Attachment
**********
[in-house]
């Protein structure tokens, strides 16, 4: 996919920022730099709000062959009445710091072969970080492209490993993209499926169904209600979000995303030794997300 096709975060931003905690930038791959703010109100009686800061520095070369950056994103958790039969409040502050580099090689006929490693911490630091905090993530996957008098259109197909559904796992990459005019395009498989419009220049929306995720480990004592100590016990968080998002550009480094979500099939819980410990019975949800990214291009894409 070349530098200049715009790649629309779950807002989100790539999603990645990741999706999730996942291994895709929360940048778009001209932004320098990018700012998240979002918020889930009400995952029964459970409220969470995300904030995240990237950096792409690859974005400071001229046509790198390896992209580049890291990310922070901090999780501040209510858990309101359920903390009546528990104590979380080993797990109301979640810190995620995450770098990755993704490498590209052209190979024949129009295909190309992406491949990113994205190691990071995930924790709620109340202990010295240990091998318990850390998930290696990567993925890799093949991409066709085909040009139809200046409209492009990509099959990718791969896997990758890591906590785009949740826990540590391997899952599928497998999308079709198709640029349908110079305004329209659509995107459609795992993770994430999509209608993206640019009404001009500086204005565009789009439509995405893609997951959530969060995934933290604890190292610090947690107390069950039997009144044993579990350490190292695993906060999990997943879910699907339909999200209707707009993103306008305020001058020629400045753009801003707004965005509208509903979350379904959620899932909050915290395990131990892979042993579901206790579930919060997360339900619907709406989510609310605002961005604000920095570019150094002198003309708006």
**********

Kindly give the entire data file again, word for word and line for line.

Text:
[in-house]
């Protein structure tokens, strides 16, 4: 996919920022730099709000062959009445710091072969970080492209490993993209499926169904209600979000995303030794997300 096709975060931003905690930038791959703010109100009686800061520095070369950056994103958790039969409040502050580099090689006929490693911490630091905090993530996957008098259109197909559904796992990459005019395009498989419009220049929306995720480990004592100590016990968080998002550009480094979500099939819980410990019975949800990214291009894409 070349530098200049715009790649629309779950807002989100790539999603990645990741999706999730996942291994895709929360940048778009001209932004320098990018700012998240979002918020889930009400995952029964459970409220969470995300904030995240990237950096792409690859974005400071001229046509790198390896992209580049890291990310922070901090999780501040209510858990309101359920903390009546528990104590979380080993797990109301979640810190995620995450770098990755993704490498590209052209190979024949129009295909190309992406491949990113994205190691990071995930924790709620109340202990010295240990091998318990850390998930290696990567993925890799093949991409066709085909040009139809200046409209492009990509099959990718791969896997990758890591906590785009949740826990540590391997899952599928497998999308079709198709640029349908110079305004329209659509995107459609795992993770994430999509209608993206640019009404001009500086204005565009789009439509995405893609997951959530969060995934933290604890190292610090947690107390069950039997009144044993579990350490190292695993906060999990997943879910699907339909999200209707707009993103306008305020001058020629400045753009801003707004965005509208509903979350379904959620899932909050915290395990131990892979042993579901206790579930919060997360339900619907709406989510609310605002961005604000920095570019150094002198003309708006």